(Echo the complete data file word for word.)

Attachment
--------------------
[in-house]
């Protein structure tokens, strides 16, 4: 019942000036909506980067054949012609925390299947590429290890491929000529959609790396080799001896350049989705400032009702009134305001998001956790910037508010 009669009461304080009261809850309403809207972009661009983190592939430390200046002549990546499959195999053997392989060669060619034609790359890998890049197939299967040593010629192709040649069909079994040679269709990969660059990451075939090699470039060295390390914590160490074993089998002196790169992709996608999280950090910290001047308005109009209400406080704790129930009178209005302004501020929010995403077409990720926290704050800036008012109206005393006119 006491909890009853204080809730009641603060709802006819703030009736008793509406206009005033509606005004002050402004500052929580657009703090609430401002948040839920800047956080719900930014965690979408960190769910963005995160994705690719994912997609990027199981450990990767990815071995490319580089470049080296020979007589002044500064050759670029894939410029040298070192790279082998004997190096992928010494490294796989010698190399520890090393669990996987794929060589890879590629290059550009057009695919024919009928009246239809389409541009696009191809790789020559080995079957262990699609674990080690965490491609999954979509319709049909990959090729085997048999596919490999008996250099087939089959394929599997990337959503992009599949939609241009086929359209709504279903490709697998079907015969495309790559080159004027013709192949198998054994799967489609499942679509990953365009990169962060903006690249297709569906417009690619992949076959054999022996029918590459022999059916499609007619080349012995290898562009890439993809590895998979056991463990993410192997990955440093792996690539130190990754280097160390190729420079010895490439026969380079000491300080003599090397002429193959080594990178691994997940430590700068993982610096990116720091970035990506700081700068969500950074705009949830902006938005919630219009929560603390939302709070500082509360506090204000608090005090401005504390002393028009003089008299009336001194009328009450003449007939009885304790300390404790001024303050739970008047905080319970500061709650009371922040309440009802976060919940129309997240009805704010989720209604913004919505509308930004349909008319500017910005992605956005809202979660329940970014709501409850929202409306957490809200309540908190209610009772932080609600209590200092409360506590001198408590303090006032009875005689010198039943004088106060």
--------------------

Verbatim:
[in-house]
């Protein structure tokens, strides 16, 4: 019942000036909506980067054949012609925390299947590429290890491929000529959609790396080799001896350049989705400032009702009134305001998001956790910037508010 009669009461304080009261809850309403809207972009661009983190592939430390200046002549990546499959195999053997392989060669060619034609790359890998890049197939299967040593010629192709040649069909079994040679269709990969660059990451075939090699470039060295390390914590160490074993089998002196790169992709996608999280950090910290001047308005109009209400406080704790129930009178209005302004501020929010995403077409990720926290704050800036008012109206005393006119 006491909890009853204080809730009641603060709802006819703030009736008793509406206009005033509606005004002050402004500052929580657009703090609430401002948040839920800047956080719900930014965690979408960190769910963005995160994705690719994912997609990027199981450990990767990815071995490319580089470049080296020979007589002044500064050759670029894939410029040298070192790279082998004997190096992928010494490294796989010698190399520890090393669990996987794929060589890879590629290059550009057009695919024919009928009246239809389409541009696009191809790789020559080995079957262990699609674990080690965490491609999954979509319709049909990959090729085997048999596919490999008996250099087939089959394929599997990337959503992009599949939609241009086929359209709504279903490709697998079907015969495309790559080159004027013709192949198998054994799967489609499942679509990953365009990169962060903006690249297709569906417009690619992949076959054999022996029918590459022999059916499609007619080349012995290898562009890439993809590895998979056991463990993410192997990955440093792996690539130190990754280097160390190729420079010895490439026969380079000491300080003599090397002429193959080594990178691994997940430590700068993982610096990116720091970035990506700081700068969500950074705009949830902006938005919630219009929560603390939302709070500082509360506090204000608090005090401005504390002393028009003089008299009336001194009328009450003449007939009885304790300390404790001024303050739970008047905080319970500061709650009371922040309440009802976060919940129309997240009805704010989720209604913004919505509308930004349909008319500017910005992605956005809202979660329940970014709501409850929202409306957490809200309540908190209610009772932080609600209590200092409360506590001198408590303090006032009875005689010198039943004088106060």